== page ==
Last week, I made a challenge to Nickelback fans, and based on record sales, there should be millions to write me in support of the band. The only responses I got back were letters commending the column, voicing their opposition to the Titans of Trash Rock. Nickelback fans, don’t you support your band? Where is the Chad love? Unless I receive some sort of defense, I will assume that no one actually likes Nickelback and A. One of the band members has really rich parents who continue to purchase thousands of their records or B. It’s a grand government conspiracy to keep these guys going. Anyway, I’m still waiting, and I hope to get someone to be the point to my counterpoint. I’m glad I got that out of my system.
This weekend, I was thinking about live music. It was in-between my ponderings of love, war and other horribly vague concepts. It came about from watching a friend’s cover band play at the humongous and cleverly named Blooze Bash this past Saturday. Well, you see, if you take out the “l.” Do you see it? Well, the band’s set was filled with rabble-rousing and ridiculous covers, and it was a ton of fun, minus the bro pit that formed during any slightly rocking song.
I got to thinking that house shows, basement shows and stage-less shows have the potential to be much more interesting and enjoyable experiences. A big stage separates you from the musician, and, therefore, you’re farther away from the music, regardless of how loud the sound equipment is. A crowded room, making eye contact with the band, stomping the same floor they are – that’s where it’s at.
So then I got this other awesome idea: bathroom shows. Bands should play in public bathrooms.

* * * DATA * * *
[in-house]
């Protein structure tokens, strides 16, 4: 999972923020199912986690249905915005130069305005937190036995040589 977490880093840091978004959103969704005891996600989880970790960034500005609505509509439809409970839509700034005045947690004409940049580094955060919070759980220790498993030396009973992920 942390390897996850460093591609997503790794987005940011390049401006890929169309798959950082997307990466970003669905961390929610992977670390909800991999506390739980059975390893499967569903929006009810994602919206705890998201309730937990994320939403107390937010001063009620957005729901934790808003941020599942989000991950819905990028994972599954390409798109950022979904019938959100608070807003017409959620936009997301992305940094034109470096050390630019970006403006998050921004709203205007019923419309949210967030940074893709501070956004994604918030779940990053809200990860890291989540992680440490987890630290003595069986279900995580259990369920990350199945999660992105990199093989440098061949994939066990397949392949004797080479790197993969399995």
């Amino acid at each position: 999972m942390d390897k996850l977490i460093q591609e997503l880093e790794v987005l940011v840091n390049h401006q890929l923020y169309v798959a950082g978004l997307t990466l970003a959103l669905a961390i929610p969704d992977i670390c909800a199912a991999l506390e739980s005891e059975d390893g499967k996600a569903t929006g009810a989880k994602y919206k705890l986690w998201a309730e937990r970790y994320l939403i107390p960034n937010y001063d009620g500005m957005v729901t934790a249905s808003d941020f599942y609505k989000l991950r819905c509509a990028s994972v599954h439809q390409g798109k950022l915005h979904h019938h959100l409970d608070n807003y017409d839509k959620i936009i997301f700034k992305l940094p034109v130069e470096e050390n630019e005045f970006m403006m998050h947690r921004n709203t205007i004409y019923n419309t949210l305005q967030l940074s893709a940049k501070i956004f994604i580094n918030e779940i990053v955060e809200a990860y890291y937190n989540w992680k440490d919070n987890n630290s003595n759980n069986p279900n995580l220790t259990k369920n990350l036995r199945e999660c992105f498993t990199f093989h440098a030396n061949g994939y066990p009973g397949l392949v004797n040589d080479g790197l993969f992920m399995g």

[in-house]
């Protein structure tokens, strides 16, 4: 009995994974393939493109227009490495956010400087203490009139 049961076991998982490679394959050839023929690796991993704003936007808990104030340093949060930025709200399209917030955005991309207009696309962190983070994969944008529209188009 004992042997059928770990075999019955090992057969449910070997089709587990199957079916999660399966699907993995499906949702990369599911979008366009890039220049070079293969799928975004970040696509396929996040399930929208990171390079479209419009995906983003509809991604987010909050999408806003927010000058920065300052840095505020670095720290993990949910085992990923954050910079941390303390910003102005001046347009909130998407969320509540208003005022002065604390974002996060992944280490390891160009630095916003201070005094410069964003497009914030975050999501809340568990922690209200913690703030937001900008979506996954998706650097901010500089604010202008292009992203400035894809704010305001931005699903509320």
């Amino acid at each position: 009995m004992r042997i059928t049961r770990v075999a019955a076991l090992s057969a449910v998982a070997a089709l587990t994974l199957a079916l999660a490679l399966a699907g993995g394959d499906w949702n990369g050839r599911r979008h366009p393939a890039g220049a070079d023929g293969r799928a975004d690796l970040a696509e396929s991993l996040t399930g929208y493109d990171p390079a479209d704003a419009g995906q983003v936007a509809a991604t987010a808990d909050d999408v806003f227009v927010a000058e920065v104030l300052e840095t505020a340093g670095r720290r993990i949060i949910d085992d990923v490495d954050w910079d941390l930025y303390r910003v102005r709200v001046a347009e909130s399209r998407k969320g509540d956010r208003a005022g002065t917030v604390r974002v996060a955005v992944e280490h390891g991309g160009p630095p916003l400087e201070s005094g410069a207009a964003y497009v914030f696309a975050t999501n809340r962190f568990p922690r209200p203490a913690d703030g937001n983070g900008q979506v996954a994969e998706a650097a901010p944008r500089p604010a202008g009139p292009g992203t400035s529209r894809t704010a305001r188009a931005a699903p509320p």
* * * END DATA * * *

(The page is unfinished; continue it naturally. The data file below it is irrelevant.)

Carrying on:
A level of intimacy comes from a band performing sans stage; think of the personal dynamic of a show taking place where people pee!
Admittedly, I’ve had this idea for some time. I think the men’s bathroom on the first floor of Greg Hall would make an awesome venue. There’s a 6-foot-high ledge that protrudes from one wall that has urinals on both sides of it. The giant, old windows looking out into a courtyard and the high ceilings give it the feel of a cathedral. The acoustics in this place are probably piss-your-pants (no pun intended) good.
The drummer would set up in a stall, sitting on a toilet. The bassist could stand on two sinks while the lead singer could strut along the ledge. A horn section pokes their heads through the open window as the crowd dances in-between. Maybe we should get Kevin Drew and the Broken Social Scene crew to do that when they come to town. I am throwing my hat in and announcing my dedication to having weird-locale concerts here at the University. I mean, I heard Ying-Yang Twins was crazy, but how much crazier would it have been in the scary/haunted basement of Lincoln Hall?
Got any abandoned spaces with great acoustics that are near and dear to your heart? Let Brian know at firstname.lastname@example.org.